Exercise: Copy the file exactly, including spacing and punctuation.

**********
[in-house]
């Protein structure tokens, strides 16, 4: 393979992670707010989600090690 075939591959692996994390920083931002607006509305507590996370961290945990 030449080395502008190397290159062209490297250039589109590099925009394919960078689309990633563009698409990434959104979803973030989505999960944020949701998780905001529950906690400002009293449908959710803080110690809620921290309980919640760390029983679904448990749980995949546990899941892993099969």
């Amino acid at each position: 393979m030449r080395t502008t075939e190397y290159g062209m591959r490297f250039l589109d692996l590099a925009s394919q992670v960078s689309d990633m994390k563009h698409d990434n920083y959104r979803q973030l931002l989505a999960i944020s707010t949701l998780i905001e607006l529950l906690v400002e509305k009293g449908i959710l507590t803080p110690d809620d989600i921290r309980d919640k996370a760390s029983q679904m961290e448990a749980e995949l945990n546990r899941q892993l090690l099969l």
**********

[in-house]
């Protein structure tokens, strides 16, 4: 393979992670707010989600090690 075939591959692996994390920083931002607006509305507590996370961290945990 030449080395502008190397290159062209490297250039589109590099925009394919960078689309990633563009698409990434959104979803973030989505999960944020949701998780905001529950906690400002009293449908959710803080110690809620921290309980919640760390029983679904448990749980995949546990899941892993099969």
């Amino acid at each position: 393979m030449r080395t502008t075939e190397y290159g062209m591959r490297f250039l589109d692996l590099a925009s394919q992670v960078s689309d990633m994390k563009h698409d990434n920083y959104r979803q973030l931002l989505a999960i944020s707010t949701l998780i905001e607006l529950l906690v400002e509305k009293g449908i959710l507590t803080p110690d809620d989600i921290r309980d919640k996370a760390s029983q679904m961290e448990a749980e995949l945990n546990r899941q892993l090690l099969l």